- Another thing: I have found one of the most odious books in existence: it's called "50 Reasons to Hate the French" and I don't remember who it's by, exactly, though, suffice it to say, both authors are from the Perfidious Albion. Basically (and I'm not exaggerating in the slightest here) their argument amounts to: "Hate the French because [insert an entire book full of lies, distortions, and insalubrious smugness] and they've always hate the English." It's dedicated to a certain fictional character by the name of "Percy Blakeney"--that is to say, to the Scarlet Pimpernel. As you can guess, it's filled with all the usual garbage concerning the Revolution and all those involved in it, the Marseillaise, and, in a long series of essays, each more worthless than the last, everything that makes France French. Just. Kill me. Now. D:!

- Perhaps more seriously - since I would hope no one really takes the above seriously - another book I found. You, in particular, are bound to love this one, [profile] maelicia. It's called The Pursuit of Glory: The Five Revolutoins that Made Modern Europe: 1648-1815 and, unsurprisingly, it's by another "historian" from the Perfidious Albion, by the name of Tim Blanning. The reason that this one is more unfortunate is this: it receives highest praise from every English-language newspaper (the New York Times calls it "History writing at its glorious best") and worse still, it made the New York Times bestseller list, which means, if people aren't reading it, they're at least buying it.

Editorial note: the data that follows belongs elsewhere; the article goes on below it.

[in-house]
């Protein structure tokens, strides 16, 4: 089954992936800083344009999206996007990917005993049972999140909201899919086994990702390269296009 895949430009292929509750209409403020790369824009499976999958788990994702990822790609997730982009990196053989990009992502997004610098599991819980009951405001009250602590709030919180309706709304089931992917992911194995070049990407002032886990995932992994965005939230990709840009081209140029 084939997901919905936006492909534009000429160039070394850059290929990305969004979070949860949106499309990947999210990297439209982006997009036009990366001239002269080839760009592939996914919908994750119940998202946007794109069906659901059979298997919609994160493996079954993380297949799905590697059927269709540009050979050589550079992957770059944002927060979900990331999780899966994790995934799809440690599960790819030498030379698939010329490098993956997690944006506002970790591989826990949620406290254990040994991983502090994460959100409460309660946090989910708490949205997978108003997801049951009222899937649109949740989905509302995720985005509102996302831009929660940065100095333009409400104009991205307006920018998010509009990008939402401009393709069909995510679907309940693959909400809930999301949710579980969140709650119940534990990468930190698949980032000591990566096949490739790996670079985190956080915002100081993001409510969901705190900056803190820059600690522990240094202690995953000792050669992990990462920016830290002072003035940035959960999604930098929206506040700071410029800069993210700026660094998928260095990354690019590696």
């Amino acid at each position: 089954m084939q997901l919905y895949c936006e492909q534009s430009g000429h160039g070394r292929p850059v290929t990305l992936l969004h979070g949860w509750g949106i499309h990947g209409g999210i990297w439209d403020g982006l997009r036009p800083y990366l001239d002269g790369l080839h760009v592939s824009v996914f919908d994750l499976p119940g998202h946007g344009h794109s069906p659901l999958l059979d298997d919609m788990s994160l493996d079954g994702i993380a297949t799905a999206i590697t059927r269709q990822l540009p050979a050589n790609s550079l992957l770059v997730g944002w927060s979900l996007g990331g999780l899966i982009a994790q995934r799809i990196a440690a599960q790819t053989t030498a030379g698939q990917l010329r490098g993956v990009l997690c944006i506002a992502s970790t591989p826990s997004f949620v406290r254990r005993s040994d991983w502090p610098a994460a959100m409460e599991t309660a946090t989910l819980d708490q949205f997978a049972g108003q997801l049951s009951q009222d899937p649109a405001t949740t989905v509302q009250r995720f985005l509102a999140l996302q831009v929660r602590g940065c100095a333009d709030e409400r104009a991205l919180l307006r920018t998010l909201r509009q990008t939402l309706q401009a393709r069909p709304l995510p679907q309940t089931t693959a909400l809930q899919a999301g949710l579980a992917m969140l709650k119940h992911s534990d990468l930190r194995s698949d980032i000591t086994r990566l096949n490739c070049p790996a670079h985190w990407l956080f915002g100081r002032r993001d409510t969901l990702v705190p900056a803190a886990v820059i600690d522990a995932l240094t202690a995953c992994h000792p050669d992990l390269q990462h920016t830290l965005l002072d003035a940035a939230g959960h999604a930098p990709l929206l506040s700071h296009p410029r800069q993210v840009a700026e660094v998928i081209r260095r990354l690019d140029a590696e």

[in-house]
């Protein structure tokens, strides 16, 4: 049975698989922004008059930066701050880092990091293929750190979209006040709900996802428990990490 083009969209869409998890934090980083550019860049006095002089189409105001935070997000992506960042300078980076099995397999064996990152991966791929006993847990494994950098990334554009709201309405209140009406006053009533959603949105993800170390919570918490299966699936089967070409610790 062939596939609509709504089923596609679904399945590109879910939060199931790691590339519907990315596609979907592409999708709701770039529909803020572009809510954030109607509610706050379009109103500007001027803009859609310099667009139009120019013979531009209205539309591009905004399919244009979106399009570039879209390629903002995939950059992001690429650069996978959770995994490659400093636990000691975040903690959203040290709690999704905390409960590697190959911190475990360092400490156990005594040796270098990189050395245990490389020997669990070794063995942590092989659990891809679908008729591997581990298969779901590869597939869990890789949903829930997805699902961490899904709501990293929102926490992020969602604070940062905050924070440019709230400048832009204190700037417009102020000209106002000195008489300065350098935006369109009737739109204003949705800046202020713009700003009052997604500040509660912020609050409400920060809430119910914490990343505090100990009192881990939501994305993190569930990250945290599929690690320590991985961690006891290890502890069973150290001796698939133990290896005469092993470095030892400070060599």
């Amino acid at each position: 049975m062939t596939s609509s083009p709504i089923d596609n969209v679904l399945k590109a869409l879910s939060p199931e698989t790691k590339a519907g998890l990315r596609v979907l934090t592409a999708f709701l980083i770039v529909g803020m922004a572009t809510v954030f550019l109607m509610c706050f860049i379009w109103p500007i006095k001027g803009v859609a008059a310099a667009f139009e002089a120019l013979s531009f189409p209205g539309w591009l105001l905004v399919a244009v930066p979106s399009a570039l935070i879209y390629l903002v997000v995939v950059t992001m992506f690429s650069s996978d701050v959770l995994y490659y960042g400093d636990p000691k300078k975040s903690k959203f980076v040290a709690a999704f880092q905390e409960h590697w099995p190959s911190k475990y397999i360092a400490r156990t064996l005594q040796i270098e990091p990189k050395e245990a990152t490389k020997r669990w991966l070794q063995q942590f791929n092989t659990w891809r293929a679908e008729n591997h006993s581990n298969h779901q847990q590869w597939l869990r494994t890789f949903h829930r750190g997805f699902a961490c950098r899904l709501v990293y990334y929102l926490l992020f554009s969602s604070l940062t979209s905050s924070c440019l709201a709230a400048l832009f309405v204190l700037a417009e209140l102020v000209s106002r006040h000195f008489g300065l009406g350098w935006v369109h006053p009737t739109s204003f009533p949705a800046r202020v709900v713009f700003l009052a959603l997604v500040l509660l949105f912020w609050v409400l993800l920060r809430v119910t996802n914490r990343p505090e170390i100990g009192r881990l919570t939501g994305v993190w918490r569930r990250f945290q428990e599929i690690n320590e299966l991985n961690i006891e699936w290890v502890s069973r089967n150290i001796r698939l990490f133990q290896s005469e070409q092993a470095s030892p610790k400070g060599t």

And now for the reason that should be considered a Very. Bad. Thing. Here are some quotes from the book:

Page 345: "[...] Back in Paris, the regime was busy eliminating opponents on both right and left. Although its leaders, most notably Robespierre, presented their terrorist* laws in the language of reason, humanity and liberty, this was essentially a criminal exercise. Only when the rule of law had been suspended could psychopaths such as the public prosecutor Fouquier-Tinville, or Robespierre's most glamourous and dangerous henchman Saint-Just, emerge to inflict their dark fantasies on their fellow human beings."